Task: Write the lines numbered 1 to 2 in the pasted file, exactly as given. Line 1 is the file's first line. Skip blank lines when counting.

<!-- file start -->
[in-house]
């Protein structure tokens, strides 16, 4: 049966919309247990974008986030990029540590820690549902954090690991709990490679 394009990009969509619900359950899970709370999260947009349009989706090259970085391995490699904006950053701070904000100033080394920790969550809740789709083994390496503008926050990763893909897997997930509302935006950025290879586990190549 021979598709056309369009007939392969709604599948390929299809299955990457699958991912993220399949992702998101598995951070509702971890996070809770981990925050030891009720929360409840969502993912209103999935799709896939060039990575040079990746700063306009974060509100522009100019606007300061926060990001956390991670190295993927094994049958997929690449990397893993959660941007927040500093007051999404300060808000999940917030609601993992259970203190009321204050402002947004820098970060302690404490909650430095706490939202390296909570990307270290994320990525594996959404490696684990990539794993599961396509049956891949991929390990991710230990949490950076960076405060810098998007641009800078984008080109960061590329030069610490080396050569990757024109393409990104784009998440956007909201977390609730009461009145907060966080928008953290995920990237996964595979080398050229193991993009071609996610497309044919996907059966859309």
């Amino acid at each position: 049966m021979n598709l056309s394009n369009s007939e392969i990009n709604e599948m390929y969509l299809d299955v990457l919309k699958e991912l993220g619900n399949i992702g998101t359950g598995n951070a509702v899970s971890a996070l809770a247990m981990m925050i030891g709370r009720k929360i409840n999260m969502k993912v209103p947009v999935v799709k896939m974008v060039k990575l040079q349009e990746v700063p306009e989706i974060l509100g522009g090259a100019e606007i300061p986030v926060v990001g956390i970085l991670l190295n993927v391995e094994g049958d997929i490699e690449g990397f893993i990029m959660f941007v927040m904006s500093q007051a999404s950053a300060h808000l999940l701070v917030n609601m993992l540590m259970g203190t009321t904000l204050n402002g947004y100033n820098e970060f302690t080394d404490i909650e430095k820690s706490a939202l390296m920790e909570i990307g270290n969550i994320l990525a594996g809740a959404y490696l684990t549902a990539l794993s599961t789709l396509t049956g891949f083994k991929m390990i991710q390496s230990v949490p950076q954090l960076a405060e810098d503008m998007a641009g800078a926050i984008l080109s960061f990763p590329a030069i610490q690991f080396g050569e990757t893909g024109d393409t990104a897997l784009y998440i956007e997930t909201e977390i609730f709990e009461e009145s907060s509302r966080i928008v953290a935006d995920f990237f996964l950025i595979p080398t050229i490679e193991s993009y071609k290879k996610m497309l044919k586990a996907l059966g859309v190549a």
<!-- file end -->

[in-house]
């Protein structure tokens, strides 16, 4: 049966919309247990974008986030990029540590820690549902954090690991709990490679 394009990009969509619900359950899970709370999260947009349009989706090259970085391995490699904006950053701070904000100033080394920790969550809740789709083994390496503008926050990763893909897997997930509302935006950025290879586990190549 021979598709056309369009007939392969709604599948390929299809299955990457699958991912993220399949992702998101598995951070509702971890996070809770981990925050030891009720929360409840969502993912209103999935799709896939060039990575040079990746700063306009974060509100522009100019606007300061926060990001956390991670190295993927094994049958997929690449990397893993959660941007927040500093007051999404300060808000999940917030609601993992259970203190009321204050402002947004820098970060302690404490909650430095706490939202390296909570990307270290994320990525594996959404490696684990990539794993599961396509049956891949991929390990991710230990949490950076960076405060810098998007641009800078984008080109960061590329030069610490080396050569990757024109393409990104784009998440956007909201977390609730009461009145907060966080928008953290995920990237996964595979080398050229193991993009071609996610497309044919996907059966859309």